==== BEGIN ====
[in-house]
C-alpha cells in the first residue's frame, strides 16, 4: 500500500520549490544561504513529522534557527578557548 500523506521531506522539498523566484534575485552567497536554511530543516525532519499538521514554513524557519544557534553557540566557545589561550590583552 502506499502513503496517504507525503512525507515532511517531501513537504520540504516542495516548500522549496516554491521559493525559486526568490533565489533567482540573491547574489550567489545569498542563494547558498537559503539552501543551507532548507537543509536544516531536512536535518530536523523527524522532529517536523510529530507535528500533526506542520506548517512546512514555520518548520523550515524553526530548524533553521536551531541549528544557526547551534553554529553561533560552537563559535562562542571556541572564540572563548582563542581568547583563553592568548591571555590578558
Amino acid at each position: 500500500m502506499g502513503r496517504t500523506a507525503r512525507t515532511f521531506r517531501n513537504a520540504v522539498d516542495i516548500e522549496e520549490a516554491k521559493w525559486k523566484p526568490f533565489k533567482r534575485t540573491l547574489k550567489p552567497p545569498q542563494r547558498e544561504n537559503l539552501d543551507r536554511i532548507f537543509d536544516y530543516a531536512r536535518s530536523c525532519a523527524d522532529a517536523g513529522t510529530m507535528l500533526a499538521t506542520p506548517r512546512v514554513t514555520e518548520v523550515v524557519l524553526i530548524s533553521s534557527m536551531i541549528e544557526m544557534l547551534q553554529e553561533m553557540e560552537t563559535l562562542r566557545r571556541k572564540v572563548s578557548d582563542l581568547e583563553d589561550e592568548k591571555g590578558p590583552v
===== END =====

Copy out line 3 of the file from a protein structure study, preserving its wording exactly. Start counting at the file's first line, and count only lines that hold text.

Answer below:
Amino acid at each position: 500500500m502506499g502513503r496517504t500523506a507525503r512525507t515532511f521531506r517531501n513537504a520540504v522539498d516542495i516548500e522549496e520549490a516554491k521559493w525559486k523566484p526568490f533565489k533567482r534575485t540573491l547574489k550567489p552567497p545569498q542563494r547558498e544561504n537559503l539552501d543551507r536554511i532548507f537543509d536544516y530543516a531536512r536535518s530536523c525532519a523527524d522532529a517536523g513529522t510529530m507535528l500533526a499538521t506542520p506548517r512546512v514554513t514555520e518548520v523550515v524557519l524553526i530548524s533553521s534557527m536551531i541549528e544557526m544557534l547551534q553554529e553561533m553557540e560552537t563559535l562562542r566557545r571556541k572564540v572563548s578557548d582563542l581568547e583563553d589561550e592568548k591571555g590578558p590583552v